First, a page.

By Virginia (Ginny) R. Belcher, CPA, Tax Senior Manager
By Virginia R. (Ginny) Belcher, CPA, Senior Tax Manager
The Tax Cut and Jobs Act (TCJA) contains several provisions that impact tax exempt organizations for tax years beginning after December 31, 2017. These new provisions may make some exempt organizations that have never been taxpayers pay federal and state tax.
Excise Tax on Tax Exempt Organization’s Excess Compensation:
Prior to the new law, exempt organizations were subject to a reasonableness test for executive compensation and were prohibited from private inurement. The new law imposes an excise tax on compensation in excess of $1 million to a “covered” employee. Compensation is the sum of (a) remuneration (other than an excess parachute payment) over $1 million paid to a covered employee for a tax year; plus (b) any excess parachute payment paid by the organization to a covered employee. A “covered employee” is defined as any current or former employee of an applicable tax exempt organization if the employee is (a) one of the five highest compensated employees of the organization for the tax year, or (b) was a covered employee of the organization, or any predecessor of the organization for any tax year after December 31, 2016.
Excise Tax on Private College’s Investment Income:
Before the Tax Cut and Jobs Act, private colleges and universities were treated as public charities as opposed to private foundations and were not subject to excise tax on their net investment income. However, under the new law certain colleges and universities that meet a specific size and asset requirement will be required to pay an excise tax on their net investment income. Net investment income is the institution’s gross investment income minus expenses incurred to produce this income. The tax is 1.4% of their net investment income and applies only to institutions with a least 500 students, more than half of whom are in the U.S, and which have assets of at least $500,000 per student. Assets directly used to carry out the institution’s exempt purpose are not included for this purpose. The number of students is based on a daily average of “full-time equivalent” students.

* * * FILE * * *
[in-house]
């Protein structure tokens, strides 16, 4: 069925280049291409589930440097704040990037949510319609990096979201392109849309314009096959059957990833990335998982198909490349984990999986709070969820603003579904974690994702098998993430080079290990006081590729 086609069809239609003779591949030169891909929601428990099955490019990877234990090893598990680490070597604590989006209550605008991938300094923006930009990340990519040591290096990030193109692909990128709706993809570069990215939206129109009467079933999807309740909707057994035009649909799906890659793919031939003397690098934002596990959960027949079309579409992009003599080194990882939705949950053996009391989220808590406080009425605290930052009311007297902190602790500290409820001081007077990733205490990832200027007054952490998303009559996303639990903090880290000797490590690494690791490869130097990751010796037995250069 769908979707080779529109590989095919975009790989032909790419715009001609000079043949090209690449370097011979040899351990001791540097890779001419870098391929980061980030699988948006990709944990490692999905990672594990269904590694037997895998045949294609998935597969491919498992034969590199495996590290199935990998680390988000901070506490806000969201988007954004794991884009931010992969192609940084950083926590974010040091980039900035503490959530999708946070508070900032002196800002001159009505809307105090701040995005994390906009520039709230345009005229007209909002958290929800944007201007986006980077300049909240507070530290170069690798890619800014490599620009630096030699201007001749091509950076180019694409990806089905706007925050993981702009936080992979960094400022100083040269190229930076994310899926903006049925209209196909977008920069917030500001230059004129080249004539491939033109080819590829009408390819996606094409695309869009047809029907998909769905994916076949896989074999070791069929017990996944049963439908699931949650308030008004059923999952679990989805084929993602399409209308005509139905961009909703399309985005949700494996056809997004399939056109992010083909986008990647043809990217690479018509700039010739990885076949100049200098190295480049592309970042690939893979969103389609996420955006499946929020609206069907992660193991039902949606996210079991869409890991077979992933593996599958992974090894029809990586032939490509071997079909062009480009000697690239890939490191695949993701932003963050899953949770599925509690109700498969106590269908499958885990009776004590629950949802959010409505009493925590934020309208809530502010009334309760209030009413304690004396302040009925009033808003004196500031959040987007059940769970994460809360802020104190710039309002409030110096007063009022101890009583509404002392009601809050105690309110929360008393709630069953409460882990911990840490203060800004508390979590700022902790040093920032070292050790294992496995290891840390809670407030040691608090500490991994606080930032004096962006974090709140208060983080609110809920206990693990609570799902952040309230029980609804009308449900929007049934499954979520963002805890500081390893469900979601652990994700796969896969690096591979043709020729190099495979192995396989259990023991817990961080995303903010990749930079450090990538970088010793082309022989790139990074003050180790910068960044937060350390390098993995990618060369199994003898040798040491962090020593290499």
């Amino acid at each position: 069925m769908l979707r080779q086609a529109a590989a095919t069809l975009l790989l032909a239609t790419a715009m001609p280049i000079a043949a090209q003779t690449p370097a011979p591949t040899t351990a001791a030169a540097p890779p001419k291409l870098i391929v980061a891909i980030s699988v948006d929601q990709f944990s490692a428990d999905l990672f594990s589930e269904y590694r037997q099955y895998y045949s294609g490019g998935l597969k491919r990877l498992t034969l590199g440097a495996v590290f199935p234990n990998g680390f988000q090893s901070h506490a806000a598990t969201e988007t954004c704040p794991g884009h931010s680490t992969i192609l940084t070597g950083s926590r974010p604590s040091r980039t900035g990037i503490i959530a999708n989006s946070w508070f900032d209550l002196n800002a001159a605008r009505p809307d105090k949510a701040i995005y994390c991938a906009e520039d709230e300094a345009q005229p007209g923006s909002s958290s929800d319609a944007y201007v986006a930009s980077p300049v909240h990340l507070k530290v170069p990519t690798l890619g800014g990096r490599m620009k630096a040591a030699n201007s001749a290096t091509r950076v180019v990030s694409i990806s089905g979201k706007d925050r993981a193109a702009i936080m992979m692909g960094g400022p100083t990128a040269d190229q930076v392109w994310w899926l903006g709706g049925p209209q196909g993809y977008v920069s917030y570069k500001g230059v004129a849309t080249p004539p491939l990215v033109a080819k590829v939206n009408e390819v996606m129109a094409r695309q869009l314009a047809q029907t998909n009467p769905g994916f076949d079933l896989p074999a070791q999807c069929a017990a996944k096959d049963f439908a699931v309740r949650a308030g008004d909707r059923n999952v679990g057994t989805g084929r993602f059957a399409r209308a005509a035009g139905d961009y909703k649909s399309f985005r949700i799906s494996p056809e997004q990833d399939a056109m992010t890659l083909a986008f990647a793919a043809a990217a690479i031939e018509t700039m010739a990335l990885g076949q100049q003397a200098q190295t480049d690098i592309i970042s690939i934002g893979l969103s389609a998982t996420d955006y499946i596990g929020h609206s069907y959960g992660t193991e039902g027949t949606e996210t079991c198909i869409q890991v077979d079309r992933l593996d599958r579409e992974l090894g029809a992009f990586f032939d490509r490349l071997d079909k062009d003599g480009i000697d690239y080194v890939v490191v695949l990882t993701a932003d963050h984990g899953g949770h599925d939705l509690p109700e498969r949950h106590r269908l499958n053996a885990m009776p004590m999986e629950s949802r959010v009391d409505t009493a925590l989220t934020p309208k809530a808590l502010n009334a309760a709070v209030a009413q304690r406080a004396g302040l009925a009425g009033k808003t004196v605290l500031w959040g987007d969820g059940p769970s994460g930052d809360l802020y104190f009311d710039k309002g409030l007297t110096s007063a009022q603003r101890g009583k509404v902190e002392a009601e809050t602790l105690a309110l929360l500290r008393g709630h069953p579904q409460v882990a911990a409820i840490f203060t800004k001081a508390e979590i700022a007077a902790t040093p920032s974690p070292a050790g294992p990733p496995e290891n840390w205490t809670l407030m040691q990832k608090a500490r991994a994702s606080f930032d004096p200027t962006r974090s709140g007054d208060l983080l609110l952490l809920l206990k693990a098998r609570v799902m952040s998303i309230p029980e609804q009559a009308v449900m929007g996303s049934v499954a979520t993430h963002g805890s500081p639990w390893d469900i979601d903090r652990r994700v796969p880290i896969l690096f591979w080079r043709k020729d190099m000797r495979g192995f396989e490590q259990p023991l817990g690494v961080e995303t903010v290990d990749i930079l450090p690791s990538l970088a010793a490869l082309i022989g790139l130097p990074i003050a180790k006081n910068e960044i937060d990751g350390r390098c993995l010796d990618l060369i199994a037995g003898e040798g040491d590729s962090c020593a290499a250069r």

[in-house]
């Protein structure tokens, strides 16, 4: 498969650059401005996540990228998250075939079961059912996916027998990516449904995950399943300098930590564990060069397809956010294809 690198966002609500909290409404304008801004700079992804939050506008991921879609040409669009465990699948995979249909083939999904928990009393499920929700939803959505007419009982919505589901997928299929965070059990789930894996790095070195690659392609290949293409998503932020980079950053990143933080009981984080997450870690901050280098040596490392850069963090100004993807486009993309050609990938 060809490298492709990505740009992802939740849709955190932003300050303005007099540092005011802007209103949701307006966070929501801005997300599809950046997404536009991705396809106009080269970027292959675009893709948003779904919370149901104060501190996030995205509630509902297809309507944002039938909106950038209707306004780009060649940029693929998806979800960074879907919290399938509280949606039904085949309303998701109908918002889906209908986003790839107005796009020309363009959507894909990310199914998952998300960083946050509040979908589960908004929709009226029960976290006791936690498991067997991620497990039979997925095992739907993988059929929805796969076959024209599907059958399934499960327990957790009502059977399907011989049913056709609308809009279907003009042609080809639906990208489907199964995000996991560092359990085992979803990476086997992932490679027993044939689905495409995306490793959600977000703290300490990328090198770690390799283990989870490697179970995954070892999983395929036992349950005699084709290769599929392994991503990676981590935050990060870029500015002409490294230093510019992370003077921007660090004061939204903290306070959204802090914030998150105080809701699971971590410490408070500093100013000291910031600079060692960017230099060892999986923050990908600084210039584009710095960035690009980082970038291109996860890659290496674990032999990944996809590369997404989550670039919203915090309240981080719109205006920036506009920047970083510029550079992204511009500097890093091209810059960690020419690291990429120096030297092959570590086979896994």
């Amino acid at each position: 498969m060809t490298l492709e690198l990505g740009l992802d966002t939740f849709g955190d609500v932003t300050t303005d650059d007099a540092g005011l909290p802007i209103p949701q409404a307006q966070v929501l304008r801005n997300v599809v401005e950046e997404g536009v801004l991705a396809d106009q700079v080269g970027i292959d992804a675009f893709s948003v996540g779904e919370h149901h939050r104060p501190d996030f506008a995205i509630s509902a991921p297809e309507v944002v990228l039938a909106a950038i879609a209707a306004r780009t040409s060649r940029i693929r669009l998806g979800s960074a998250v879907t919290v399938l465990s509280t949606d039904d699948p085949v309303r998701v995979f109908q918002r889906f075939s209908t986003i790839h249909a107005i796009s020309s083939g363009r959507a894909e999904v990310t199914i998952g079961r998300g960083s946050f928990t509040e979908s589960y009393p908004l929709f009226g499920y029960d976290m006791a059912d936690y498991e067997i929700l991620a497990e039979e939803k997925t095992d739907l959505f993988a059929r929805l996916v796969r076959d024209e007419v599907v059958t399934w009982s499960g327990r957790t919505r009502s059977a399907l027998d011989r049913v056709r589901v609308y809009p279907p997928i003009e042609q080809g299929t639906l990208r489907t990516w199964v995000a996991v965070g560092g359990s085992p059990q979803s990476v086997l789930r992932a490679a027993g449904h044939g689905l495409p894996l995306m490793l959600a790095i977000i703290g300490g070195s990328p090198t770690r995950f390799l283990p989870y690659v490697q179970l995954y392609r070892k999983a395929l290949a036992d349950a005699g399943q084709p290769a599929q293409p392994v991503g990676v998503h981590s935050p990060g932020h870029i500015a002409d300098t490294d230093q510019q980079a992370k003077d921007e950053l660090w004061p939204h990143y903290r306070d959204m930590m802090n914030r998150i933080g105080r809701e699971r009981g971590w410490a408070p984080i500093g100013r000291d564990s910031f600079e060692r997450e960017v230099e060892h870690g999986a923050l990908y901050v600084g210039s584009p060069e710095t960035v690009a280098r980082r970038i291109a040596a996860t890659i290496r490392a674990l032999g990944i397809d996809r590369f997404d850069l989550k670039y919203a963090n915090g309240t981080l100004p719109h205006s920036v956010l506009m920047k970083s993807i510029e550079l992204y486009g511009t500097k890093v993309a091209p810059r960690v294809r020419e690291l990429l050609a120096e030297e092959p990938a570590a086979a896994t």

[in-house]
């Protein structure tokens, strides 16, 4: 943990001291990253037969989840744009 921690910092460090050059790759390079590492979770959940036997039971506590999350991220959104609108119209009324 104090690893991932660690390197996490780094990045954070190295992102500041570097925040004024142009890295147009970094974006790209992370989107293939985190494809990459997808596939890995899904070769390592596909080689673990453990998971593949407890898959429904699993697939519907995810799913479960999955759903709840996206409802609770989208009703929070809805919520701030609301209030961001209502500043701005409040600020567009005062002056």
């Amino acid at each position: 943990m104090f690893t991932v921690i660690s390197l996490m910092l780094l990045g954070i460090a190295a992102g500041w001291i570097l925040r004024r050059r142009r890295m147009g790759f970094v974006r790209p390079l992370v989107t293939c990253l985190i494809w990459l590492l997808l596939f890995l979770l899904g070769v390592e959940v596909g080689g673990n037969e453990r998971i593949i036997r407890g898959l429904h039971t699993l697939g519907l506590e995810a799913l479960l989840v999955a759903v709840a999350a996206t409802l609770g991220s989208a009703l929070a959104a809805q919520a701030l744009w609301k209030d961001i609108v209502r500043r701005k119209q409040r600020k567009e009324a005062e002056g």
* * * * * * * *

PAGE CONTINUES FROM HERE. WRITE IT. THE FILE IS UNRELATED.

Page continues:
How to Compute Unrelated Business Taxable Income:
Under the old law, tax-exempt organizations computed its unrelated business income tax by reducing its gross unrelated business income by deductions directly connected with that income. If they had more than one unrelated trade or business, they could combine all income and deductions from all trades or businesses. This allowed losses from one trade or business to offset income from another trade or business thereby reducing overall unrelated trade or business income. Under the new law, exempt organizations can no longer use losses from one unrelated trade or business to offset income from another. Gains and losses are calculated and applied to each unrelated trade or business separately. However, net operating losses from pre-2018 years that are carried forward are not subject to the new calculation and are used to reduce any current year unrelated business taxable income.
As you can see, the Tax Cuts and Jobs Act may turn formerly tax-exempt organizations into tax-paying organizations. The excise tax on excess compensation, the excise tax on private college’s investment income, and the new unrelated business income tax calculation have added another level of complexity to tax-exempt organizations. Keiter is monitoring the additional commentary and IRS guidance in order to advise our clients on the implications of these new laws.
Questions on these provisions and how it may affect your organization? Contact a Keiter representative or a member of the not-for-profit team. Email | 804.747.000 We are here to help.
New Rule for Tax-Exempt Not-For-Profit Organizations with Unrelated Business Taxable Income
About the Author
The information contained within this article is provided for informational purposes only and is current as of the date published. Online readers are advised not to act upon this information without seeking the service of a professional accountant, as this article is not a substitute for obtaining accounting, tax, or financial advice from a professional accountant.